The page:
His name is Dogmalkuu K Cornelius. First of all, the way in which the writer’s name is arranged does not give his reader any good sense of his ethnic and/or cultural identity. And, of course, in Ghana, these civic markers are still very relevant, as much as they are in most other places on the African continent, itself, and in the diaspora as well, to be certain. For example, is the surname of the writer who wrote and published the “Open Letter to the Minister for Education” (Modernghana.com 8/20/19) “Cornelius” or “Dogmalkuu”? It is not immediately clear to the reader. You see, there are conventional rules for how an educated person writes or signs his/her name at the top of official writings like academic essays and even on general-reader-focused letters to the editor of either a newspaper or a media portal, these days. And this is precisely where my problem with the writer, who prides himself in being an “officially disrespected Ghanaian schoolteacher” began.
You see, I have received a quite remarkable number of electronic mail(s) from readers who claimed to have found some of my regular media columns extremely difficult to read. But I know very well that in most of the cases that some of these readers complained about – oftentimes bitterly so – that the real problem was lack of good comprehension skills; in sum, the problem was coming from their end and not my end of the communication spectrum. I know this for a fact because I have received awards for both my poetry and my prose writings since my undergraduate days at the City College of New York of the City University of New York. And almost invariably, the reasons given by the judges of those literary competitions in which I entered my writing and/or literary artefacts was that I wrote much better, if not exceptionally better, than the average undergraduate or college-educated writer. But this is none the least bit the sort of compliment that gets me swollen-headed or is even half-capable of doing so.
I also know quite well that on most days, I am a very good and a very effective communicator, which means that the overwhelming bulk of the complaints that I receive from some of my readers almost invariably has to do with the poor reading and critical-thinking skills of these writers themselves. And at the risk of sounding crassly insensitive and downright condescending or even arrogant and pompous, I choose not to make the problems of these readers my primary or utmost concern. My primary concern are the subjects on which I choose to focus my attention and write about and have the same published on a regular basis. You see, the problem with extremely bad writing is that it leaves the reader struggling to make meaning out of the patent cipher that has been presented before him/her. As I presently see it, the problem with the country’s education system, especially at the elementary and secondary levels, is that there are too many teachers who are union-entrenched in the system who scandalously lack good basic-writing skills.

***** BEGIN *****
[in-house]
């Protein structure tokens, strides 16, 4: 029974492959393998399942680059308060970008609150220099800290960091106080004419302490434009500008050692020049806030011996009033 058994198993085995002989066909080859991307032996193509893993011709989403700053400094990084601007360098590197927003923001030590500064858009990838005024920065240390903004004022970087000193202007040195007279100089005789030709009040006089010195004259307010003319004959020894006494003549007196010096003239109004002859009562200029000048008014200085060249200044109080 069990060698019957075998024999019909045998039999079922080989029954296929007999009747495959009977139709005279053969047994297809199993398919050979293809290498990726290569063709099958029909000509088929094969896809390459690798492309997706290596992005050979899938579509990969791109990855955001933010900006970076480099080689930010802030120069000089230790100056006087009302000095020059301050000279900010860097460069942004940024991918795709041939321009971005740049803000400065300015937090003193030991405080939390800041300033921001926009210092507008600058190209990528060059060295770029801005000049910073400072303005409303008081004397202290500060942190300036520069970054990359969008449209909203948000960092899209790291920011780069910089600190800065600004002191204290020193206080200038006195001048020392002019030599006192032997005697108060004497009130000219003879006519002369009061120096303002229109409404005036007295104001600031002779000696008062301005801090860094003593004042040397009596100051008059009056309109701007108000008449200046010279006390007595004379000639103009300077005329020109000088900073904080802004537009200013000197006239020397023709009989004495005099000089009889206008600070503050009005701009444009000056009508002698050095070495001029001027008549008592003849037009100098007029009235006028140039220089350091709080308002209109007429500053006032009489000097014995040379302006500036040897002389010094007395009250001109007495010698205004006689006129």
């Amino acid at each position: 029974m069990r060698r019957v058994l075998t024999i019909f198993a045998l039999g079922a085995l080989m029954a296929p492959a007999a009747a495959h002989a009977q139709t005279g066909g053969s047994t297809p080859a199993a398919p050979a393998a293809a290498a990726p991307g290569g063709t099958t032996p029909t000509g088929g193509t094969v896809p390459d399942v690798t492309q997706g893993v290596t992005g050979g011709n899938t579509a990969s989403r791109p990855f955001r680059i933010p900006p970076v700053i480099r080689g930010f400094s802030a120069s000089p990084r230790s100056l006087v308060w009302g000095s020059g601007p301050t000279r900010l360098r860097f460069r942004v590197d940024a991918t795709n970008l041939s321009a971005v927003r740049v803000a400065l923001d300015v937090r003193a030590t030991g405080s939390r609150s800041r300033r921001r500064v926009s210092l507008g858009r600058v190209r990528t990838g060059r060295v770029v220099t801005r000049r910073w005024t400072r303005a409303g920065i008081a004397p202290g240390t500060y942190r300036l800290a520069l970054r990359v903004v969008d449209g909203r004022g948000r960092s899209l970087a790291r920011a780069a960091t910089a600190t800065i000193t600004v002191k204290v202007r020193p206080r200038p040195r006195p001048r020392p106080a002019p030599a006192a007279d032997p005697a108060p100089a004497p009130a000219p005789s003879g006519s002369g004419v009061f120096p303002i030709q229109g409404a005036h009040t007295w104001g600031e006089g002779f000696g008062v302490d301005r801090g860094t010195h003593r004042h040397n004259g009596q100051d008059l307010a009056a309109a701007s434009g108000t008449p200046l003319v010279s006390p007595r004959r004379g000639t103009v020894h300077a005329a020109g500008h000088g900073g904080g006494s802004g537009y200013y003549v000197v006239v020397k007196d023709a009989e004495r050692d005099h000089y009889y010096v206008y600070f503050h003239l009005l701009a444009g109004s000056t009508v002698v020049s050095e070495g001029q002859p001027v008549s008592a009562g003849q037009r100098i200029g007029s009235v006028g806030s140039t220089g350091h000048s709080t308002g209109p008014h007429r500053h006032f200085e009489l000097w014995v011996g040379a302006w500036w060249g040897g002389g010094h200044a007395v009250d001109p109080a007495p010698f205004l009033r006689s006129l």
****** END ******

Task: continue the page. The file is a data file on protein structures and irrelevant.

Which means that they cannot communicate effectively. Dear Reader, kindly read the following paragraph written by Mr. Cornelius K Dogmalkuu, in which the writer self-righteously presumes to lambaste Dr. Matthew Opoku-Prempeh, the Minister of Education, for shabbily treating teachers by allegedly pushing them around whichever way pleases him and tell me precisely whatever meaningful message you, the Dear Reader, can gather from the same: “Well, the value of an idea is measured by the consequences it produces when translated into action. It is remorseful to state that some of the leaders of Ghana are inebriated with arrogance permeated with righteous indignation that is permeated by pretentious intellectuality propped up by parlous moral authority. They glorify and trespass in negativity amidst heavy salaries and allowances for no work done[,] yet they blackmail the civil servant[,] the teachers and other industrious workers and deny them what is due them. This country id moving nowhere.”
If Ghana is, indeed, moving nowhere, as Mr. Dogmalkuu K Cornelius so bitterly and sarcastically predicts, it is definitely because there are too many poorly prepared and professionally dislocated teachers like him in our public-school system, and not because hardworking, patriotic and visionary ministerial appointees like Dr. Opoku-Prempeh appear to be too arrogant and morally self-righteous for their own good. I could quote here and parse up several more rhetorically embarrassing paragraphs from the same column written by Mr. “Cornelius” – I am here assuming the latter to be his surname – but, of course, I strongly suspect the one already quoted above more than amply clarifies the thrust of my argument. I could also write and publish a 10-part series on this one column alone, but that would unfairly be tantamount to killing the proverbial mosquito or skeeter with a sledgehammer. And which uncharitable SOB wants to do such a shameful or inexcusably cruel thing?
I can also see why the author of the “Open Letter” to the Education Minister would have the do-nothing fee-free SHS “progressivists” Mahama Posse return to Jubilee House come January 2021. Good for you, Mr. Cornelius! But the real fact of the matter is the following question: Would the abominable return to Jubilee House of the Mahama Posse be good for the rest of us and our children and grandchildren? You just think about it.
*Visit my blog at: kwameokoampaahoofe.wordpress.com Ghanaffairs
By Kwame Okoampa-Ahoofe, Jr., PhD
English Department, SUNY-Nassau
Garden City, New York
August 20, 2019
E-mail: [email protected]
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